3. Multi-Vitamin w/ Vitamin D: Although I am not a pharmacologist or dietitian, I have strong feelings and pseudo-evidences that the vitamin D deficiency that many mid-westerners experience in the winter months caused from decreased exposure to the sun, may have negative impact on seasonal mood disorders, and metabolic efficiency.  On numerous occasions family members, my spouse, or friends have shared with me about low vitamin D levels during the winter months as being evidenced from blood test results by a medical practitioner and/or laboratory blood tests.  The vitamin D deficiency paired with seasonal mood issues, and seasonal weight gain, often times associated with no changes in exercise is where my suspicion that the three are interrelated comes from.  There are some studies that suggest that there is likely more than just a positive correlation here. Similar studies reveled curious relations between suppressed immune functioning and vitamin D deficiencies.

4. Bicycle Trainer: Many athletes will already own one of these, but I mention it because it is important, and also important to have a good quality trainer if a rider is using it more than 3 days per week or is sharing it with a spouse or friend.  Trainers vary in price and are significantly different in feel and quality.  There are several types of trainers based on the type of resistance and the durability of the trainer.  CycleOps for instance, one of the larger brands on the market sells a magnetic resistence trainer for under $200 and has a magnetic/fluid resistance trainer for over $475.  It all depends on what kind of resistance; the style of flywheel (a large disk that allows the bike wheel to keep moving when the rider stops pedaling)-which enhances the ride quality to make it feel more like riding on the road. Features like electronic remotes are optional on some models, but can take the price well over $1500. 

Two trainers I work with on a regular basis and have had great success with are the CycleOps Fluid 2 trainer which uses magnetic and fluid resistance and has a very adequate sized flywheel and costs around $315 and the Kurt Kinetic Road Machine which also uses a very similar fluid and magnetic resistance and costs around $380-(on Sale for $349 for Thanksgiving-New Year).  Both manufacturers provide a lifetime warranty, which I have seen utilized by customers and clients I have worked with; in both cases with each company, Kinetic and CycleOps were very supportive and replaced the defective units.

5. Studded Tyres: Can handle the cold?!? If you can handle cross-country skiing, then riding in the blistery winter cold won't be a too big of a deal.  No two studded tires are created equal.  Tires are designed for 26" wheels or 700c wheels, which can sometimes be interchanged with a 29er mountain bicycle.  There are a few studded tire companies that make a really phenomenal tire, and there are a couple that don't make such great tires.  I won't trash-talk any specific companies, but make sure to talk with your local bicycle dealer to see which ones they recommend and have had good luck with.  I have personally had really good success with Kenda, Suomi/Nokian, and Schwalbe studded tires.  Specific models of each that we have sold and have had great reviews from are the Kenda Klondike, which are made for 26-inch, 29ers, and 700c-cross versions; Suomi, who was formally known by the name Nokian, has a tire called the Hakkapeliita, which comes in several versons, the A10's are the ones I ride on my bicycle through the winter and are a 700x32c tire with 72 carbide tipped studs per tire.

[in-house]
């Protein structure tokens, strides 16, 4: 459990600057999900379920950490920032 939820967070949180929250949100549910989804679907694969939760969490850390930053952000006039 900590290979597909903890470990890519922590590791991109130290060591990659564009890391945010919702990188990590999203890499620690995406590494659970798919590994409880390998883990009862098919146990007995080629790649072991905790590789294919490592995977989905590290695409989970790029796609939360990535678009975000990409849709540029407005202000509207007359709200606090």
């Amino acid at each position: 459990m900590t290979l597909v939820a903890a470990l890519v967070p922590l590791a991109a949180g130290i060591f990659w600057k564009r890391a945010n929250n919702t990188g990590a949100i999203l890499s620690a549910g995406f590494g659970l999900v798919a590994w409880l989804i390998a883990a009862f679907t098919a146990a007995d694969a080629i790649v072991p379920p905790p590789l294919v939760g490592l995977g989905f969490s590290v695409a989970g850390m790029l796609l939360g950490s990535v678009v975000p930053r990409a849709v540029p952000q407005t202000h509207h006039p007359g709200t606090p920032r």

6. Bicycle Fitting: I will only briefly mention this, but don't want to under emphasize the importance of a professional bike fit.  Many riders come to me looking for solutions to problems of various kinds that they're facing on the bike and I am stuck by how simple of fix various adjustments can be and are real world changers for my riders.  A good bicycle fit doesn't have to cost a fortune, and in most cases if adjustments or components are recommended, there will be a discount on those products.

7. Stroke Analysis: This is another area that I can't over emphasize.  Many of the injuries that triathletes and swimmers experience could have been easily avoided by corrections in their stroke.  Most triathlon or swimming coaches can offer a swim analysis that focuses on one stroke with a specific purpose.  For example, if you are a triathlete who primarily open-water swims, there will be slightly different technique focus that will help you swim more efficiently and effectively in open water as opposed to a normal lap-swimming or speed swimming stroke for pool usage.  It is good to do some research on any coach you might work with.  Get to know what their technique philosophy is and make sure that they have a good understanding of the bio-mechanical movement patterns that are necessary for good triathlon-specific swimming.  Also it is helpful to work with a coach that also has strength and condition expertise and can recommend dry-land training exercises to help your technique and swim-strength in the water.

In the off-season it is essential to have a good time so don't get too crazy, just yet.  Ponder your previous season; the successes, and the failure, the challenges and the breakthroughs.

Train Smart, Keep Balanced.
Tri Coach K